Farmers’ irrigation prospects rated ‘moderate to good’ after dry April

NFU water expert Paul Hammett says the dry April has affected many farms, but widespread heavy winte

NFU water expert Paul Hammett says the dry April has affected many farms, but widespread heavy winter rainfall should ensure water availability for irrigation. Picture: Sarah Lucy Brown - Credit: Archant

While many farmers have felt the effects of a dry April, irrigation prospects across East Anglia remain “moderate to good” for this summer according to the latest environmental assessments.

The Environment Agency’s revised report estimates the overall summer prospects for water availability for spray irrigation, taking account of the lack of rainfall during April.

For Norfolk, Suffolk and Essex the status ranges from “moderate” – meaning water levels are low, so some controls on abstraction are possible by midsummer if the weather is hot and dry – to “moderate to good”, with good meaning that water levels are average or above average and supplies are expected to be safe.

Paul Hammett, water specialist for the National Farmers’ Union (NFU), said: “Many farmers have felt the effects of a dry April and the irrigation season has started early for some.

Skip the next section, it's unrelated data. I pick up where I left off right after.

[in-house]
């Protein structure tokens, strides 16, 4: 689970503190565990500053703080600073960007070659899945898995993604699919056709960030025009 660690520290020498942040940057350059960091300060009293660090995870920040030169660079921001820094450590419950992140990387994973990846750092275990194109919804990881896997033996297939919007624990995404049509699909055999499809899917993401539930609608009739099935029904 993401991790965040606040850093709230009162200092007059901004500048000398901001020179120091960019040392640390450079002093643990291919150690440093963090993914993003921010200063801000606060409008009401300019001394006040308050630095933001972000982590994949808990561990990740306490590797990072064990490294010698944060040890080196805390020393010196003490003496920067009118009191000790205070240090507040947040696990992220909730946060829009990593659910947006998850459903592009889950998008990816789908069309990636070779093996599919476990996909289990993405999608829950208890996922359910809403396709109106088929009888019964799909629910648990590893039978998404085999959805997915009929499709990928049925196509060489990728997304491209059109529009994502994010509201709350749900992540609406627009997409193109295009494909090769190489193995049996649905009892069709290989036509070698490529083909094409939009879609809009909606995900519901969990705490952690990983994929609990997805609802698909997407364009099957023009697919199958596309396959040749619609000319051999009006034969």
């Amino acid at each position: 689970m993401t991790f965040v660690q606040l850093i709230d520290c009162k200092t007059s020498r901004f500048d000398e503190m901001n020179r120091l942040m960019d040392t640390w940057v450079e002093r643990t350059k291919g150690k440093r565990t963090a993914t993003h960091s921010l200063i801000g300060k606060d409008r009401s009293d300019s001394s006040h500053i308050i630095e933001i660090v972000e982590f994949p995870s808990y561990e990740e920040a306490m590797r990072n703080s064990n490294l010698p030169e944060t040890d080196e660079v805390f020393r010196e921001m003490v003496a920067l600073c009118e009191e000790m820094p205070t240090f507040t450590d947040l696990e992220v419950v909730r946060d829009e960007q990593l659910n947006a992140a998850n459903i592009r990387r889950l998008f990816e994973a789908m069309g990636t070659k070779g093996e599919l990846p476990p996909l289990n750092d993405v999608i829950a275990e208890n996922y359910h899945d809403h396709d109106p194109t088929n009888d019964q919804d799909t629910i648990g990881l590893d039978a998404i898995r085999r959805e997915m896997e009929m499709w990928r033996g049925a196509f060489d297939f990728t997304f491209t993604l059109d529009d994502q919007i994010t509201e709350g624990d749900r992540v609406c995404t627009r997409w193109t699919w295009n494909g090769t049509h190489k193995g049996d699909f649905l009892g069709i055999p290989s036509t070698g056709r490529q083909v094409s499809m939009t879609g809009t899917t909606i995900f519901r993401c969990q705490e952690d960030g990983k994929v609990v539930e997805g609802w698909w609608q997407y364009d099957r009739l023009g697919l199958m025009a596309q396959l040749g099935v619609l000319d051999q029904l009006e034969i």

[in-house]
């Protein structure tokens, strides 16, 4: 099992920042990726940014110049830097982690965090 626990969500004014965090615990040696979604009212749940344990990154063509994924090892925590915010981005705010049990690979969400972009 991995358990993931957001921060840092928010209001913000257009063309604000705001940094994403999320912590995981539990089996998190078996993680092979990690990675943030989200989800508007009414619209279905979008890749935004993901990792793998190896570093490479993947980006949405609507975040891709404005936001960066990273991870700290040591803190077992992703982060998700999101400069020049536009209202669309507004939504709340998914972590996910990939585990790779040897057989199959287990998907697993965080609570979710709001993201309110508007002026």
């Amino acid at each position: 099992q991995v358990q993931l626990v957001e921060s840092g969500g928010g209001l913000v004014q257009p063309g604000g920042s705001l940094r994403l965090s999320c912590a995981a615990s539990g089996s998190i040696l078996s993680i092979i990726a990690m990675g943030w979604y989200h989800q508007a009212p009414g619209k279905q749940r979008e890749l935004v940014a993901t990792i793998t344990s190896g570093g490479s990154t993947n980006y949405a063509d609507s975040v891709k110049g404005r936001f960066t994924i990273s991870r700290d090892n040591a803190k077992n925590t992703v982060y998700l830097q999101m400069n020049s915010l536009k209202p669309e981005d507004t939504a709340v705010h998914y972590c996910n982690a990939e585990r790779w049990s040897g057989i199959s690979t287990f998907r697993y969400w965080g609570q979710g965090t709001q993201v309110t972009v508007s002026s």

“Fortunately, as a result of widespread heavy winter rainfall which was a problem for many farms, reservoirs are full and there is generally good water availability from both groundwater and surface water sources.

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“Farmers are closely following predictions of possible hot, dry spells in the weeks ahead and what they could mean for water availability as the irrigation season builds.”

The Environment Agency report says the latest three month Met Office forecast for May suggests that “below-average rainfall is moderately more likely than above-average precipitation”. For May to July as a whole, the forecast is “below-average rainfall is moderately more likely than above-average precipitation” and “above-average temperatures are more likely than below-average temperatures for this three month period”.

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The NFU encourages all water abstractors to review their licences to ensure they can meet their needs for the season ahead. For example, Mr Hammett said there have already been cases where growers have needed to seek licences changes to allow them to start irrigating earlier than the start date stipulated on their licences.

Licence changes take time to process and abstractors needing to “fine tune” their licences should contact their Environment Agency area office without delay, he said.

The NFU also recommends that abstractors monitor the Environment Agency’s monthly water situation reports.

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